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Front of case jacks

post #1 of 7
Thread Starter 

As far as I can tell, a sound card amplifies the front panel jacks of a computer case just the same as plugging headphones straight into the sound card in the back. Do most people use the front panel jacks or plug directly into the back?

post #2 of 7

The front panel output is actually not always the same as the rear one. For example, the motherboard in my PC has only a line output (with huge output impedance and only 10 uF capacitors) at the rear, while the front panel uses the built-in headphone amplifier of the Realtek chip, and is not as bad at driving headphones. Unfortunately, however, the front panel is often poorly implemented in PCs, and is prone to interference and grounding problems.


Edited by stv014 - 12/30/12 at 1:30am
post #3 of 7
Thread Starter 

The integrated Realtek audio of my Asus motherboard sounded pretty bad when plugging in to either the front panel or back. When I bought my X-Fi Titanium and installed it however, the X-Fi seems to be now powering the front panel. So plugging into the front panel or directly in to the soundcard sound good. I can still plug into the Asus motherboard in the back and get the substandard Realtek sound. Is this how it works?

post #4 of 7
Thread Starter 

So I looked inside my case and discovered that the front panel is connected directly to my X-Fi Titanium soundcard with a HD audio connector (it is a cable with both the AC'97 and the HD audio connectors on it). There is a separate connector on the motherboard to connect the front panel to the integrated Realtek sound.

post #5 of 7
Quote:
Originally Posted by TwelveTrains View Post

The integrated Realtek audio of my Asus motherboard sounded pretty bad when plugging in to either the front panel or back. When I bought my X-Fi Titanium and installed it however, the X-Fi seems to be now powering the front panel. So plugging into the front panel or directly in to the soundcard sound good. I can still plug into the Asus motherboard in the back and get the substandard Realtek sound. Is this how it works?

 

Yup. I have the same setup with my Asus Sabertooth Z77 + X-Fi Titanium HD.

 

Naturally, I don't use the on-board Realcrap codec. Only have it enabled because it gives me an extra line-input so I can send in my phone's output until my 3.5mm to RCA cable shows up.

 

Quote:
Originally Posted by TwelveTrains View Post

So I looked inside my case and discovered that the front panel is connected directly to my X-Fi Titanium soundcard with a HD audio connector (it is a cable with both the AC'97 and the HD audio connectors on it). There is a separate connector on the motherboard to connect the front panel to the integrated Realtek sound.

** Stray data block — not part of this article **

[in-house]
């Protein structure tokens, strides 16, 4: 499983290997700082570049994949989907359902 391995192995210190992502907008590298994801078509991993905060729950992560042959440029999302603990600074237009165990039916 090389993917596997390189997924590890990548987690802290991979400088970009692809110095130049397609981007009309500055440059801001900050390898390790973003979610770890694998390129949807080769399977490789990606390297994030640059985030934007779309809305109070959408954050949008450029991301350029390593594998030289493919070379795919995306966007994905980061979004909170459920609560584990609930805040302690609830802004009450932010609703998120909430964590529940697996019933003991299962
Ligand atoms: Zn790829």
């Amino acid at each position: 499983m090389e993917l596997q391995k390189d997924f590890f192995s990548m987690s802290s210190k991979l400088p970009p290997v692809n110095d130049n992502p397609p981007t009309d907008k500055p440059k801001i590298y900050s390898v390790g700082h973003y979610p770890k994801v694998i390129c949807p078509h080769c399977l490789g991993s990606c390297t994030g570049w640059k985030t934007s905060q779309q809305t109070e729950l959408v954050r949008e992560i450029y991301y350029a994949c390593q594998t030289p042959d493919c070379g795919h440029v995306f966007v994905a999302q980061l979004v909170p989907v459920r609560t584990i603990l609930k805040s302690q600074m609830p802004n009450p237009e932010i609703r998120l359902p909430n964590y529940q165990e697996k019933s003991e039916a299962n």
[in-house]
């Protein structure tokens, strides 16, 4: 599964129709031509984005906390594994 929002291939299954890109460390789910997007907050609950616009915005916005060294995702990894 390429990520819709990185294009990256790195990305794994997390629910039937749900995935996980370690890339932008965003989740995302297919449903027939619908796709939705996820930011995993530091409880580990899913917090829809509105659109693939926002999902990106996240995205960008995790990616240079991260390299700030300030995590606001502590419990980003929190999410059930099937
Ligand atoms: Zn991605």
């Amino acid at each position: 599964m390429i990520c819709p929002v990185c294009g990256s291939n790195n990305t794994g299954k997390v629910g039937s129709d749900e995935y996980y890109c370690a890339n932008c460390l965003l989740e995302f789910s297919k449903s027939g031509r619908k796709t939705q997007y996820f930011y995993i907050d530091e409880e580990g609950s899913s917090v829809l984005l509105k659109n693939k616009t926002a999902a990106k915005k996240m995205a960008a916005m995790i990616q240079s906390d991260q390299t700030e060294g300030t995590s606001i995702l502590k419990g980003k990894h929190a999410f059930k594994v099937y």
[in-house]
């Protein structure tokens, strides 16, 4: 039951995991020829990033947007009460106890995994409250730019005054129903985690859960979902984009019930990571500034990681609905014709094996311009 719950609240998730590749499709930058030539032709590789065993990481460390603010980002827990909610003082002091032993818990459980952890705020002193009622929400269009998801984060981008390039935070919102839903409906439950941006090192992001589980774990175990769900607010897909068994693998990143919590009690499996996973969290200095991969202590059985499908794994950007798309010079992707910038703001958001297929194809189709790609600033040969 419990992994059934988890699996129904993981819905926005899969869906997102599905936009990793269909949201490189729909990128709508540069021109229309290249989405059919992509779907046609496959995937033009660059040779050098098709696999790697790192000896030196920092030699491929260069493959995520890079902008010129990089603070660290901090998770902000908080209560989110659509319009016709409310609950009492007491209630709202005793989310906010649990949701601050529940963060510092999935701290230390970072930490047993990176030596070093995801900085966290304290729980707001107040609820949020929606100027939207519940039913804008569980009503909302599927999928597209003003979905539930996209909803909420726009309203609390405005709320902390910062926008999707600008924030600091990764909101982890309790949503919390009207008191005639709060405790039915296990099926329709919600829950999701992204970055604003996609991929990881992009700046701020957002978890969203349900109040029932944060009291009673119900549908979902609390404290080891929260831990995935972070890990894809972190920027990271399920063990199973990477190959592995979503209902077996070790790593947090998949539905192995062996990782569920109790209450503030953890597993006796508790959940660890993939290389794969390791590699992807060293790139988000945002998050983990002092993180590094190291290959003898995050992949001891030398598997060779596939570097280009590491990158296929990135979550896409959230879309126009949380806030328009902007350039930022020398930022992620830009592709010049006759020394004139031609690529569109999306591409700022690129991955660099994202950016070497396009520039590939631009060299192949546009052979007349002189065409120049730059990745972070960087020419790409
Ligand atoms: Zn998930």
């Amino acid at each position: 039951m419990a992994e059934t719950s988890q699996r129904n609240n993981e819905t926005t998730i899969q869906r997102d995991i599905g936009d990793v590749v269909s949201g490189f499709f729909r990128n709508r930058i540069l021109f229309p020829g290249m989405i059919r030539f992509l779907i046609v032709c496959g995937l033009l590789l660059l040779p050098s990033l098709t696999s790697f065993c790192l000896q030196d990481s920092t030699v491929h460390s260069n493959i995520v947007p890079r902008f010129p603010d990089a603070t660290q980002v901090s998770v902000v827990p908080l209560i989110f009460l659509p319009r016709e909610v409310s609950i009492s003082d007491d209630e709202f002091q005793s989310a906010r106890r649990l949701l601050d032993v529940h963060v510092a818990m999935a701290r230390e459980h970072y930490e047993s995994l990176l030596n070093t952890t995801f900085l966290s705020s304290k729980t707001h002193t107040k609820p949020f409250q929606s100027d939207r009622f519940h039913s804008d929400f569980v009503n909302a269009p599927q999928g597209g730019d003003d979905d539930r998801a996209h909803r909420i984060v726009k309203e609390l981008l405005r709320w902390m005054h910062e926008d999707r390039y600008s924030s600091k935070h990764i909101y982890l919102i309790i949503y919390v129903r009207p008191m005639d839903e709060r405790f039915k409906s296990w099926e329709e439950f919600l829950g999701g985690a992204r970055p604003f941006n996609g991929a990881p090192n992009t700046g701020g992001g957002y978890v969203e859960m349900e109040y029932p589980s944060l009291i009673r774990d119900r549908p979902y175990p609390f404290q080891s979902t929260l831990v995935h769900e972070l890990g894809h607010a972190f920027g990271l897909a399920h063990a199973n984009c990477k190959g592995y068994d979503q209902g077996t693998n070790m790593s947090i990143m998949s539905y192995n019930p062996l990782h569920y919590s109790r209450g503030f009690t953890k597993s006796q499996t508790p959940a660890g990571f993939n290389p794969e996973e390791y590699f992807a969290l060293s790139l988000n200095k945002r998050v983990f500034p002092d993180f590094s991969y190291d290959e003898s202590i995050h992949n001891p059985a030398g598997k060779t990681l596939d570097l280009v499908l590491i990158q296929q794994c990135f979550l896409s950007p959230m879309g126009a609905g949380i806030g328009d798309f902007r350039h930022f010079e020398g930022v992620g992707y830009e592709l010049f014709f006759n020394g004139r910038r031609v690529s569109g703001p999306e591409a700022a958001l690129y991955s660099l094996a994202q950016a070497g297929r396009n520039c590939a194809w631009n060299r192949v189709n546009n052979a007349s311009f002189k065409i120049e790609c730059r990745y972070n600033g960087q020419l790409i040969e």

You will still have all the issues with poor shielding, and depending on your case, poor grounding.

post #6 of 7

I don't think that shielding is relevant here - a half meter cable is not enough of an antenna to drive headphones.


The real fault of (some/many?) front panels is that they connect audio ground to the case.


There is always a few mV of voltage between motherboard ground traces and case due to lots of devices dumping current onto motherboard ground. Front panel cable has nonzero resistance, so it cannot fully even this difference out (and it shouldn't, it's not its job to be a current return from motherboard to PSU).


Since there is a voltage drop across panel connector's "ground" wire, the soundcard and headphones "see" different "ground levels" and the signal which is correct relatively to "soundcard ground" isn't correct relatively to "headphone ground". Now, if the voltage between motherboard ground and case was constant, this would only cause a small DC offset. However, this voltage varies with devices (mainly CPU) changing their power consumption many times per second, so it produces hissing in audible frequencies.


I've once fixed such panel (by disconnecting jack ground from case) and it became dead silent.


Edited by mich41 - 1/6/13 at 5:49pm
post #7 of 7
Quote:
Originally Posted by mich41 View Post

I don't think that shielding is relevant here - a half meter cable is not enough of an antenna to drive headphones.

You'd be surprised at what can happen when amped, even with a cheaper amp like the PA2v2.

Otherwise, thank you for explaining exactly why front-panel jacks have poor grounding.

I suspect PC audio also depends to a certain degree on the PSU quality and the associated ripple voltage. A good PSU will likely lead to a cleaner sound, but I personally haven't been able to test that theory: I switched from a crummy laptop on-board sound all the way up to an X-Fi TiHD with a Corsair AX850 (one of the best performing desktop computer PSUs out there... besides its rather higher than normal 12V rail (12.288V for some reason, within ATX spec), other voltages are within 1% with very low ripple on all voltages).
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